Early WWI British Army Officer's Magnapole Series II Compass Thomas Armstrong & Bros
Here on offer is a very early version of the WW1 British Army Officer’s “MAGNAPOLE” Series II Compass, by Short & Mason.
Thomas Watling Short and William James Mason founded ‘Short & Mason Ltd’ in 1875. Their business address was at 40 Hatton Gardens, London. The company created the MAGNAPOLE compass but was also a retailer of precision instruments made by famous manufacturers
This fine example is in full working order with some age and usage related paint loss.
The rotating crystal face and cover glass are undamaged and clear and the inside of the cover has the black star-shaped luminous pattern in the lid
This design was invented by Major Gilbert LEGH (b. April 21, 1858 - d. Dec. 23. 1939) who was a British officer (Grenadier Guards). He designed in 1896 a system making it possible to read bearings in the darkness wih a precision of one degree (patent no. 19,600 - for figs. click HERE - complete copy available). The basic principle consisted in placing a star-shaped metallic stripe with tiny holes upon a luminous paper disc. The black "star" having 36 branches and the V-shaped line between two branch ends comprising 10 holes, each hole represents one degree. The loop of the basic model featured a sighting notch. The compass capsule featured a bezel crystal with a radius painted on it permitting thus to set a bearing. The prismatic version, signed by Lawrence & Mayo., 87 Chancery Lane, London, featured a reticle-shaped sighting vane in the lid.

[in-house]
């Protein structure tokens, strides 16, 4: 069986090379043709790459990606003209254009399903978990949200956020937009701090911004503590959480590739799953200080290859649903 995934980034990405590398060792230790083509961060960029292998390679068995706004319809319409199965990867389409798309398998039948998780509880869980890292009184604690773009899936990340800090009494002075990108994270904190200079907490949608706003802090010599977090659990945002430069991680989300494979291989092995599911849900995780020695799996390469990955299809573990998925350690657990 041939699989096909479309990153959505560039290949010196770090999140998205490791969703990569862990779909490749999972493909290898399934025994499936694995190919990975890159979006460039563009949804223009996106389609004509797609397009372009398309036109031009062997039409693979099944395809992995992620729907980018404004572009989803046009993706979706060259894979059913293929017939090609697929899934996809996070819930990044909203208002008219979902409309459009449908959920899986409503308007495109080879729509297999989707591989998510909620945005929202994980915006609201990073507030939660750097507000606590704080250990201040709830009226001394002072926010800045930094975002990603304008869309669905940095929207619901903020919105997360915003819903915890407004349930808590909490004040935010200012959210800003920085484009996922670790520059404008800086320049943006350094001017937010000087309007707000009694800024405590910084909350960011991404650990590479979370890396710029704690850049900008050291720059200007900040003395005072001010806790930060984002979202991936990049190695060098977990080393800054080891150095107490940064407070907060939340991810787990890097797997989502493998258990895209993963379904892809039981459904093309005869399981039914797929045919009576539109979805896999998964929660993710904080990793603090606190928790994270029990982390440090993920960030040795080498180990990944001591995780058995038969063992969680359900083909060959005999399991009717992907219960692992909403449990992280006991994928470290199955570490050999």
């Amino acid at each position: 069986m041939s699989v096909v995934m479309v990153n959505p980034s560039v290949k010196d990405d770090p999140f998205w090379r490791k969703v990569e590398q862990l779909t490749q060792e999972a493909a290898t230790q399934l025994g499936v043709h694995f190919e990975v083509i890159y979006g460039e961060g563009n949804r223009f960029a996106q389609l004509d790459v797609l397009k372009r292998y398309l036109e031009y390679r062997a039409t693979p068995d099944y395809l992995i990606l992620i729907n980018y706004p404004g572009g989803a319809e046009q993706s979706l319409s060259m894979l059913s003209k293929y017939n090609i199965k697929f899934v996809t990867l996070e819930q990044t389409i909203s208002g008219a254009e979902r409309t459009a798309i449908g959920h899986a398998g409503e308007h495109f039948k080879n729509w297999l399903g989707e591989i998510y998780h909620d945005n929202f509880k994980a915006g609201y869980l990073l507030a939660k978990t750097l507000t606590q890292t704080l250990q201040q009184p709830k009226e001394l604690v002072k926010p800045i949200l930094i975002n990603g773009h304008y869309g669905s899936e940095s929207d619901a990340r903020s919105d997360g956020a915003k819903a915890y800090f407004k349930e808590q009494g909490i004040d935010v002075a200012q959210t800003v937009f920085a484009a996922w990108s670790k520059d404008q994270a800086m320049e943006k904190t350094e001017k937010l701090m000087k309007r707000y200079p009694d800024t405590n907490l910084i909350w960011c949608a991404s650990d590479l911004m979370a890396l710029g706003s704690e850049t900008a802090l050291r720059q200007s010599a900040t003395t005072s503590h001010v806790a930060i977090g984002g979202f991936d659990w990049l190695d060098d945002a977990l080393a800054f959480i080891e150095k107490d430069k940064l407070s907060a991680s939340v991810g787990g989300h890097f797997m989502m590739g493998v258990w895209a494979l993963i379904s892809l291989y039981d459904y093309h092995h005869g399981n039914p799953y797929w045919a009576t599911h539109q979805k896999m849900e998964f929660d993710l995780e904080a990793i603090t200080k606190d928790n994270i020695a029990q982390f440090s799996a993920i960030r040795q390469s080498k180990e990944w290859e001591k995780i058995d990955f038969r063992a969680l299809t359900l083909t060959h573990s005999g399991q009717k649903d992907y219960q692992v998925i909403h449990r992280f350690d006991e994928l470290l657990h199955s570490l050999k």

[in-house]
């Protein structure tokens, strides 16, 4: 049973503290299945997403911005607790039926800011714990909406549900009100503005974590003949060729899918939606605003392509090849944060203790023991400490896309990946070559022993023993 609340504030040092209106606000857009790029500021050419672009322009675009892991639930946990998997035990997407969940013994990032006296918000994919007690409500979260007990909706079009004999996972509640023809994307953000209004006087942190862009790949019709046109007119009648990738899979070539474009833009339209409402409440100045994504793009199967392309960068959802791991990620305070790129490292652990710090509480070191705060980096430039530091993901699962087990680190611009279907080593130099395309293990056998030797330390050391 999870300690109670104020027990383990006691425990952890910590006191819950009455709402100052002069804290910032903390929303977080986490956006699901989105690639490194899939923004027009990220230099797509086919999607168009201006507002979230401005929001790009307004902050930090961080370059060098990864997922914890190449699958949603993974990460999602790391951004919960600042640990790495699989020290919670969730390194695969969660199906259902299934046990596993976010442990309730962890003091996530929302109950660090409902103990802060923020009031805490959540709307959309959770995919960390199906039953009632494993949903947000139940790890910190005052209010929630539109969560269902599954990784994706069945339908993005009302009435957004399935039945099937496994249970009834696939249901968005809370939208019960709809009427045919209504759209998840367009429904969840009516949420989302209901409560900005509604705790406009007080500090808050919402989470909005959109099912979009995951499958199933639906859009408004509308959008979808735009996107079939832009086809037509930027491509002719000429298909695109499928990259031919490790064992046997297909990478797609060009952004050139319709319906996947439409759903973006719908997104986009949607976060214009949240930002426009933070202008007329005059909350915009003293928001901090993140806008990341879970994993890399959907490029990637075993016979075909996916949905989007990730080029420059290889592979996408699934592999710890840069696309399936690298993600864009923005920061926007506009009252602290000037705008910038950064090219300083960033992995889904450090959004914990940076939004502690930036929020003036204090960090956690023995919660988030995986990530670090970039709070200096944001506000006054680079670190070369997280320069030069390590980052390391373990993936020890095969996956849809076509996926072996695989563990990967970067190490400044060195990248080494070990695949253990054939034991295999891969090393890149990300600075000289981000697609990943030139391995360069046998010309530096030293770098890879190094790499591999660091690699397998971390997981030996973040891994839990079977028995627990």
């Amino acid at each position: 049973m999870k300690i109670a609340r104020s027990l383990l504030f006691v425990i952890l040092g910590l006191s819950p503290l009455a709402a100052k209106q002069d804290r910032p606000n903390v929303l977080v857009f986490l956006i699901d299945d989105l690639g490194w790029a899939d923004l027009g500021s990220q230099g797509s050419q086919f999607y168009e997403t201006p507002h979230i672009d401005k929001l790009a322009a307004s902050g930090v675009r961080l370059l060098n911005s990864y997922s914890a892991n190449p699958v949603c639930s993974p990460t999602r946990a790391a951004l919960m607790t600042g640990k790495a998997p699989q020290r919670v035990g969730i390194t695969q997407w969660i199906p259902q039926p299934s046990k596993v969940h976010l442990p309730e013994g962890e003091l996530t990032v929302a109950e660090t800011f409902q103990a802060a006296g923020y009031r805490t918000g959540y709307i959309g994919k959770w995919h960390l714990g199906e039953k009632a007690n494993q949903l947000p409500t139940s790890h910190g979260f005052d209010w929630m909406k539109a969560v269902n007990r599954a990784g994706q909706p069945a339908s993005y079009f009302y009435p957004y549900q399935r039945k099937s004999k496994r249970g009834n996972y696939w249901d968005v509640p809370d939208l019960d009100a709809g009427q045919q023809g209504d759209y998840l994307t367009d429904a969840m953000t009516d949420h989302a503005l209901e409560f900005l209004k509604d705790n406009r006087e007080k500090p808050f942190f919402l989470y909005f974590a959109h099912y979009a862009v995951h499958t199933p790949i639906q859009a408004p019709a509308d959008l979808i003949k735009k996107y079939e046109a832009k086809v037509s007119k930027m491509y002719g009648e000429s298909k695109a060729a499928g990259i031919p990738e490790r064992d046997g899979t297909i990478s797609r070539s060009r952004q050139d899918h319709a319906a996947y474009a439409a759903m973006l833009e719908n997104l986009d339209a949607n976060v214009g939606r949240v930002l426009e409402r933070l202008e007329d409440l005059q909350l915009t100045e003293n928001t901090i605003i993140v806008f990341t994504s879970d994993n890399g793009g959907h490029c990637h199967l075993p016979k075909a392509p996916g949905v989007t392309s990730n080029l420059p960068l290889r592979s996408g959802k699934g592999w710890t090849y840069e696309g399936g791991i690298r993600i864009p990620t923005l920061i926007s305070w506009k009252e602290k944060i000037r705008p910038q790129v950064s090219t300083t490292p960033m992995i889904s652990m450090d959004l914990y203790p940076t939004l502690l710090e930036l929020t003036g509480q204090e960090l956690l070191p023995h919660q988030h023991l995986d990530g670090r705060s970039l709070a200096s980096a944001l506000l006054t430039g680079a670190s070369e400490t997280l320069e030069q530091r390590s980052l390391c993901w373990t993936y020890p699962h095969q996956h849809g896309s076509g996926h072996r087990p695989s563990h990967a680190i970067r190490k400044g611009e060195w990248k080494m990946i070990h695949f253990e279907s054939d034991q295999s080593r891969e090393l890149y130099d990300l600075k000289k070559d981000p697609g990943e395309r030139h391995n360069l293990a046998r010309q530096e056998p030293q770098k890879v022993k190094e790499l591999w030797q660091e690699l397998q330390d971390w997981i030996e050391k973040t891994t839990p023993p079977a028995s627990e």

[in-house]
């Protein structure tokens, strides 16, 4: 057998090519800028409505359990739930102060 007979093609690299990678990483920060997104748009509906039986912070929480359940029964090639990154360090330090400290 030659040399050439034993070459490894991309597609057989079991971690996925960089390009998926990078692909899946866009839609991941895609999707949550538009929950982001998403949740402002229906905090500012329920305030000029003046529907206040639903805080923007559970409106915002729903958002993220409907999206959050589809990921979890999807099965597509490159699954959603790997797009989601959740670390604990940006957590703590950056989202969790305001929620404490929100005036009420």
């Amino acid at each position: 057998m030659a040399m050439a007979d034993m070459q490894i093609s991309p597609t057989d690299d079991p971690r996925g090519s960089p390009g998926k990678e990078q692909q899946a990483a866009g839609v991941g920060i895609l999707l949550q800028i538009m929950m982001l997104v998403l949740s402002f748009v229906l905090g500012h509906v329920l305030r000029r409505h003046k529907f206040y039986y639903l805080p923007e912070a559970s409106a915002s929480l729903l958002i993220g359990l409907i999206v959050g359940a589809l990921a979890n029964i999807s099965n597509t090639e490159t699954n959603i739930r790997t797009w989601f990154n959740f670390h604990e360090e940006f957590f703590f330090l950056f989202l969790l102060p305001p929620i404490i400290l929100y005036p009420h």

This design was also used later on the MAGNAPOLE compass in a simplified version, which this compass has installed.
This early version doesn’t have a patent number or makers name on the base, just the words:
PATENT APPLIED FOR
It measures 5.9cm diameter and 7.9cm diameter with the loop ring open.
It weighs 109g.
Please see my pictures for the details of the condition, which complement this description.
Please see my TERMS OF BUSINESS regarding Deliver Charges and Insurance regarding additional insurance cover, should you require it, BEFORE the item is dispatched.
The responsibility lies with the customer to check with your Customs restrictions that this item can be imported into your country.